|Vázquez Mota, Peña Nieto y López Obrador|
The adjustment in the strategy is to focus on decreasing violence [as opposed to reducing drug trafficking]. And that means that the whole Mexican state, jointly between the three levels of government‚ - state, federal and municipal‚ - should really focus its efforts on combating homicide and the impunity that is a given in many of the homicides committed, as with kidnapping and extortion.
- Bringing more police to less populated areas. "There are too few police, sometimes without equipment, without weapons, and organized crime . . . ends up easily getting there and taking over these places with small populations."
- Focusing on "combating homicide and the impunity that is a given in many of the homicides committed, as with kidnapping and extortion" primarily through cutting corruption.
- While Peña Nieto says he will continue to work with the United States, he has made clear that Mexico should not be "subordinate to the strategies of other countries."
- Peña Nieto has said he would hire former Colombian police chief, Oscar Naranjo, as a security advisor. A move which could mean continued strong U.S.-Mexican cooperation, according to the Washington Post.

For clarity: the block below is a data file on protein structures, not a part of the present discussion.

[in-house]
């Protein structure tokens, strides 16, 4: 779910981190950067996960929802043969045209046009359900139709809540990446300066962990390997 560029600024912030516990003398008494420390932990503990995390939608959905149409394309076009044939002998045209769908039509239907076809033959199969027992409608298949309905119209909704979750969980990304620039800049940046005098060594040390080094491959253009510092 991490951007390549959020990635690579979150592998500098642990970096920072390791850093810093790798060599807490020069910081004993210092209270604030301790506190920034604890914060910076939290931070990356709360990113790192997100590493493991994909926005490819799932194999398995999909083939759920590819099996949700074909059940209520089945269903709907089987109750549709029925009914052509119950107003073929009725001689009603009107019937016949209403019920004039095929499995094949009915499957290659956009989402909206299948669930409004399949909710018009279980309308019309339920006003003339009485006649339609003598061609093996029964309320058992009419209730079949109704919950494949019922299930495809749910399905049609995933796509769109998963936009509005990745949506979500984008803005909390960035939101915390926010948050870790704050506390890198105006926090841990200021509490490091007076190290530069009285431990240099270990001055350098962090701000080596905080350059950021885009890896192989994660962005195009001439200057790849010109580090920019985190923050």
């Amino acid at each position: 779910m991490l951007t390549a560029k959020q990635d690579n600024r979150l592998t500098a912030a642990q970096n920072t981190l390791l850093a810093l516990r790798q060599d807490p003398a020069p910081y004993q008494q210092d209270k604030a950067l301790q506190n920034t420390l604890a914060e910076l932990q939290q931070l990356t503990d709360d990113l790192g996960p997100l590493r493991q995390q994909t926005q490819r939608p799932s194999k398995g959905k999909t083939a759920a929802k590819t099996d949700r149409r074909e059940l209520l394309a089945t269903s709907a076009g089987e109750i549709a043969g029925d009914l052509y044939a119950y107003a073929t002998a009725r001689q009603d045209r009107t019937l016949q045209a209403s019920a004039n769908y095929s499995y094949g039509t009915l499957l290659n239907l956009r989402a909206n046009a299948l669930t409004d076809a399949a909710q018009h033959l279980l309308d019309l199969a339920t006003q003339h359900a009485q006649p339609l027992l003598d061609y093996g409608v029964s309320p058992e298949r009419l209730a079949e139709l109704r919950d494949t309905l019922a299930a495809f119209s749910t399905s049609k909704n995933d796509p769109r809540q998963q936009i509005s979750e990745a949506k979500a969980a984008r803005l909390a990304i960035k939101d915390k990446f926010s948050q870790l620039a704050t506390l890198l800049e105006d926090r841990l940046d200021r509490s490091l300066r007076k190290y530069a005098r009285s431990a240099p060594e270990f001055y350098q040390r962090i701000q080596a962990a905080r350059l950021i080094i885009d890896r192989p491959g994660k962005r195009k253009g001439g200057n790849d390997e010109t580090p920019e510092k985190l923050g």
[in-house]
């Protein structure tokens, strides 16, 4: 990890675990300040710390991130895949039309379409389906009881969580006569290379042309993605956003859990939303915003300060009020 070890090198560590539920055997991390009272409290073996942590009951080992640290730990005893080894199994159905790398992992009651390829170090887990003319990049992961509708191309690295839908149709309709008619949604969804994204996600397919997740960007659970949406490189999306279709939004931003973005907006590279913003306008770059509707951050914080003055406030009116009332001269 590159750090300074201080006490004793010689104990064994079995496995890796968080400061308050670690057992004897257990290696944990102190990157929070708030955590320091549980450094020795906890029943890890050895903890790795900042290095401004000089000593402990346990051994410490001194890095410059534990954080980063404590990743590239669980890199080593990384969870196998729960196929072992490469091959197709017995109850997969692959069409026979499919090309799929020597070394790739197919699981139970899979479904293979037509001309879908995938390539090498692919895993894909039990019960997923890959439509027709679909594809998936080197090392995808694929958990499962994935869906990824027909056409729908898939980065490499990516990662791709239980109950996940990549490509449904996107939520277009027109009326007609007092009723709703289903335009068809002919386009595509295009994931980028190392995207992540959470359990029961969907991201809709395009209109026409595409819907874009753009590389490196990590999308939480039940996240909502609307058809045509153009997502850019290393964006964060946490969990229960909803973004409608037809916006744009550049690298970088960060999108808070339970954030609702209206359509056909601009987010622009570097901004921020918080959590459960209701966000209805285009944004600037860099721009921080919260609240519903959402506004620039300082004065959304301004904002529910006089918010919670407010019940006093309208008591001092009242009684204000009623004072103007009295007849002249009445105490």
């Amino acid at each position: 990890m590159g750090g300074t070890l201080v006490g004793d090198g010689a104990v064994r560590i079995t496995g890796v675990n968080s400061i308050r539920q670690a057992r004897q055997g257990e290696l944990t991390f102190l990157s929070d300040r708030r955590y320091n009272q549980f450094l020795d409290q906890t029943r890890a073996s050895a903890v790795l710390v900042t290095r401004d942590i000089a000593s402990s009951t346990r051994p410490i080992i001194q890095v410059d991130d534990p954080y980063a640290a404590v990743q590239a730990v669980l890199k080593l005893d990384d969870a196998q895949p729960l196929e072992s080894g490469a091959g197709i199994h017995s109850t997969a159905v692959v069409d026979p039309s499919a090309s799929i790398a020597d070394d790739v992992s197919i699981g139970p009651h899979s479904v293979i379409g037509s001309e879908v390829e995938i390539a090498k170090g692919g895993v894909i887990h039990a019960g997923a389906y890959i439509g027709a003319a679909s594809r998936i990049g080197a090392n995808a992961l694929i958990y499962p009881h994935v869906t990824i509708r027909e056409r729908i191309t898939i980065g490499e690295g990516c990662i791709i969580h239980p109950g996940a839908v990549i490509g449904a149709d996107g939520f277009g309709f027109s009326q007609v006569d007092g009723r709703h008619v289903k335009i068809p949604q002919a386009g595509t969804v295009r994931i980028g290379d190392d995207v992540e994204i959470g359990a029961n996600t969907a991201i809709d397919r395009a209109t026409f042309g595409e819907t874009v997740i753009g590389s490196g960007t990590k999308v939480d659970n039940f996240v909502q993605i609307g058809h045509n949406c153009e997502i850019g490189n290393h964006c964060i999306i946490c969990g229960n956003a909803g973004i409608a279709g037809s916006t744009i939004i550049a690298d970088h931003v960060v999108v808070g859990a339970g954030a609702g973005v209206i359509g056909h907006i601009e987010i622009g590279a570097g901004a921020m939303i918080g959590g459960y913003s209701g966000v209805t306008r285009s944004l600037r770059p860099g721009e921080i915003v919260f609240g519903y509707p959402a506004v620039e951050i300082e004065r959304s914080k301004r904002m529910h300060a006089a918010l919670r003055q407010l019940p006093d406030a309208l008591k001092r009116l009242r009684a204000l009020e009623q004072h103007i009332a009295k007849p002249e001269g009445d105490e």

- A holistic strategy he has dubbed "Abrazos, no balazos," or "Hugs, not bullets," which focuses on reducing unemployment and fostering economic growth to end the drug war.
- A new federal police force to replace the army in the streets, though he has not elaborated on how this would be organized.
- He has not ruled out legalizing drugs, but will consult with experts and local governments.
- On collaboration with the U.S.: Rather than increased or continued U.S. military aid, AMLO argues that Mexico would benefit more from receiving economic credits that could be used for social programs.
- A return to law and order by establishing a well paid, well-trained police force from within the community.
- A four-pillar approach focusing on security, well-being, productivity, and a sustainable Mexico.
- On collaboration with the U.S.: "We have to continue strengthening our relationship with the United States" in an effort to move forward with the drug war.